Subduction Denialism, Part 3: Sedimentation in the Cascadia subduction zone
Note: This post is the third in a three-part series — please see Part 1 and Part 2 from earlier today before continuing — you’ll need the context. The numbering of the figures in this post continues from Part 2.
Geophysical Imaging of the Cascadia Continental Margin
Let’s get back to the Cascadia region — if you need a refresher of the area, go back to Part 2 and look at Fig. 1a for the regional bathymetric/topographic map of this continental margin. The seismic-reflection data shown below (from Calvert, 2004) is from the northern part of this region, near Vancouver Island.
Click on it for a bigger and less fuzzy version. Calvert interprets the package of higher amplitude reflectors (darker color) as the underthrusting Juan de Fuca plate. Earthquakes, shown by the black dots, along with the P-wave velocity structure shown in color are depicted with the reflection profile in the lower figure.
A USGS study from 1999 by Stanley et al. investigates crustal-scale structure of this region to evaluate models of deformation as they relate to earthquakes (this one is an Open File report that can be found here).
The profile above (one of many transects shown in report) is again showing the seismic wave velocity structure across this continental margin.
The two illustrations above are just a couple of many crustal-scale studies of the Cascadia region (see references within each for more). Now, let’s zoom in a bit on the accretionary complex.
I didn’t put annotation on the map above on purpose, no interpretation, no arrows, nothing — this is the physiography of this margin, plain and simple. The region in the reddish-orange to yellow-green colors marks the boundary between the oceanic Juan de Fuca plate (to the west) and the continental North American plate (to the east).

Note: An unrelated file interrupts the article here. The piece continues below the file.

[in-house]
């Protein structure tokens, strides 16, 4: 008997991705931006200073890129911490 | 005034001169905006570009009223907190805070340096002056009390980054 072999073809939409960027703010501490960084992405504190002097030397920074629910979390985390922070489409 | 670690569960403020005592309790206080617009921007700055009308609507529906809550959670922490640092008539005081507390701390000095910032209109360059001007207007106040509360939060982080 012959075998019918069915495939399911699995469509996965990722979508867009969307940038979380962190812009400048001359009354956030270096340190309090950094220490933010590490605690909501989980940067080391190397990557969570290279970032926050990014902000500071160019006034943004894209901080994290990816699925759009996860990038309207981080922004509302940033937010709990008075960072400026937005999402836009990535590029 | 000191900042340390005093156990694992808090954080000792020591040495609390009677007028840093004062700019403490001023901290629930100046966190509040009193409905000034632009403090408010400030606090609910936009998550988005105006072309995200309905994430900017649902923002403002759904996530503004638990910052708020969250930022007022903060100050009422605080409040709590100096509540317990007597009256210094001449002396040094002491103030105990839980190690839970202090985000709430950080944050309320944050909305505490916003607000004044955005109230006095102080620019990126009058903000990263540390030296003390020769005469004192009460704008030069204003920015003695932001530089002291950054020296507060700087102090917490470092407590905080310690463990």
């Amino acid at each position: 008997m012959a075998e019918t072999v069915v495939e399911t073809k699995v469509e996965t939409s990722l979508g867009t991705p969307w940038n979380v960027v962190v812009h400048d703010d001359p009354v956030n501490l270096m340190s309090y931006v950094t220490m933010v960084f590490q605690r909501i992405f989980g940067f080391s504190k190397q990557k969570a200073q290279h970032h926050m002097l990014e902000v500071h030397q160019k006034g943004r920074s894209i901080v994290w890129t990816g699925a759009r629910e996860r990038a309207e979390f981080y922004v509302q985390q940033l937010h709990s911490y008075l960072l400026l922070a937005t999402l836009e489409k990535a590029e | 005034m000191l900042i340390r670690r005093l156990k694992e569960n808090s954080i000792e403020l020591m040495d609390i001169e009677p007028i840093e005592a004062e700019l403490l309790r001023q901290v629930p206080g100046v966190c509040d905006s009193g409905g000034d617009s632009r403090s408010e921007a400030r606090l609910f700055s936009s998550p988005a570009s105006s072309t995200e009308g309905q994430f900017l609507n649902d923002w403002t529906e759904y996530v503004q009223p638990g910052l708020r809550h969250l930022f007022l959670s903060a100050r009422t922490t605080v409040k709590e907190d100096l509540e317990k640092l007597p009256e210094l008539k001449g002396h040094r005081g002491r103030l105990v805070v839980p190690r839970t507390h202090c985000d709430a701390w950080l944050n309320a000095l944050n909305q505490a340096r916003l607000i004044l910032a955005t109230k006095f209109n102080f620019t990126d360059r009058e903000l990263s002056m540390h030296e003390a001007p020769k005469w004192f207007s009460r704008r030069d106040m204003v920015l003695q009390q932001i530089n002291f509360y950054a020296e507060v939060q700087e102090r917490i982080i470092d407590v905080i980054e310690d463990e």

Sedimentation History of Cascadia Convergent Margin
A great paper on the evolution of the Cascadia margin is a 1978 paper from Barnard in Marine Geology. The paper presents numerous seismic-reflection profiles that were acquired across the continental slope — the image below is just one of the many in the paper.
You definitely want to click on this one to see the details. This profile is essentially at the latitude of the Columbia River mouth, which is the large east-west trending estuary near the upper-right corner of the map in Fig. 17. Note the ridge and basin topography. The reflectors in the ridges are concave-down suggesting incremental uplift and folding of older strata. The areas between the ridges are relatively flat with horizontal to slightly inclined reflectors that ‘onlap’ the basin margins indicating that sediment as filled in these basins.
The next image below, which I’ve shown before in the Sea-Floor Sunday series, shows this ridge and basin topography very clearly.
Also note the submarine fan that has developed (near the bottom of the image) outboard of the deformation front. It has a beautiful fan valley/channel that connects back to the shelf area, which is consistent with previous observations mentioned above regarding terrigenous sediment being transported across the accretionary wedge and out onto the Juan de Fuca plate. If you look back up at the bathymetric map in Fig. 17, you can see this submarine fan and the submarine canyon that fed it.
Underwood & Moore (1995) synthesize the history and magnitude of sedimentation in the Cascadia region:
…the continental margin of Oregon and Washington has several impressive submarine canyons. Barnard (1978) calculated the late Pleistocene sediment volume for Cascadia Basin (seaward of the deformation front) and compared that value with estimated volume for the Washington slope; he concluded that roughly two-thirds of the sediment delivered to the shelf edge bypasses the slope completely through the dominant submarine canyons.
In other words, two-thirds of the continentally-derived sediment makes it beyond the continental slope (where those trench-slope basins shown in Barnard’s seismic-reflection profiles shown in Fig. 18 are).
Underwood & Moore (1995) continue:
Rates of turbidite accumulation within Cascadia Basin have been exceptionally high (Kulm et al., 1973), particularly during lowstands. The most important features are the Nitinat and Astoria fans, and the Vancouver and Cascadia channels … The basin floor is unusually shallow (2,400-3,000 m) because the subducting oceanic crust (generated by sea-floor spreading along the nearby Gorda/Juan de Fuca Ridge system) is young, warm, and buoyant; the rate of plate convergence is also relatively slow. As a consequence, the trench is completely obscured as a bathymetric feature.